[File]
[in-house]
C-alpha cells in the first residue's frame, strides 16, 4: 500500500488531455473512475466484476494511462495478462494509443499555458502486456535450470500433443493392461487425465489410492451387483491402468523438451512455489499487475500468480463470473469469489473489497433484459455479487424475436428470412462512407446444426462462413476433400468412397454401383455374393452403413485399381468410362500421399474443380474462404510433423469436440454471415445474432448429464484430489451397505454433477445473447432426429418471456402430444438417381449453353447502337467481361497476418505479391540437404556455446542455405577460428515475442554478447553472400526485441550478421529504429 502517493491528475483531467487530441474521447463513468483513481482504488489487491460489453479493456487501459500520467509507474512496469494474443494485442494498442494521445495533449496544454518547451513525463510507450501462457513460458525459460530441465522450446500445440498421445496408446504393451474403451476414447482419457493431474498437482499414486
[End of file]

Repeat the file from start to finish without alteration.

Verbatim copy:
[in-house]
C-alpha cells in the first residue's frame, strides 16, 4: 500500500488531455473512475466484476494511462495478462494509443499555458502486456535450470500433443493392461487425465489410492451387483491402468523438451512455489499487475500468480463470473469469489473489497433484459455479487424475436428470412462512407446444426462462413476433400468412397454401383455374393452403413485399381468410362500421399474443380474462404510433423469436440454471415445474432448429464484430489451397505454433477445473447432426429418471456402430444438417381449453353447502337467481361497476418505479391540437404556455446542455405577460428515475442554478447553472400526485441550478421529504429 502517493491528475483531467487530441474521447463513468483513481482504488489487491460489453479493456487501459500520467509507474512496469494474443494485442494498442494521445495533449496544454518547451513525463510507450501462457513460458525459460530441465522450446500445440498421445496408446504393451474403451476414447482419457493431474498437482499414486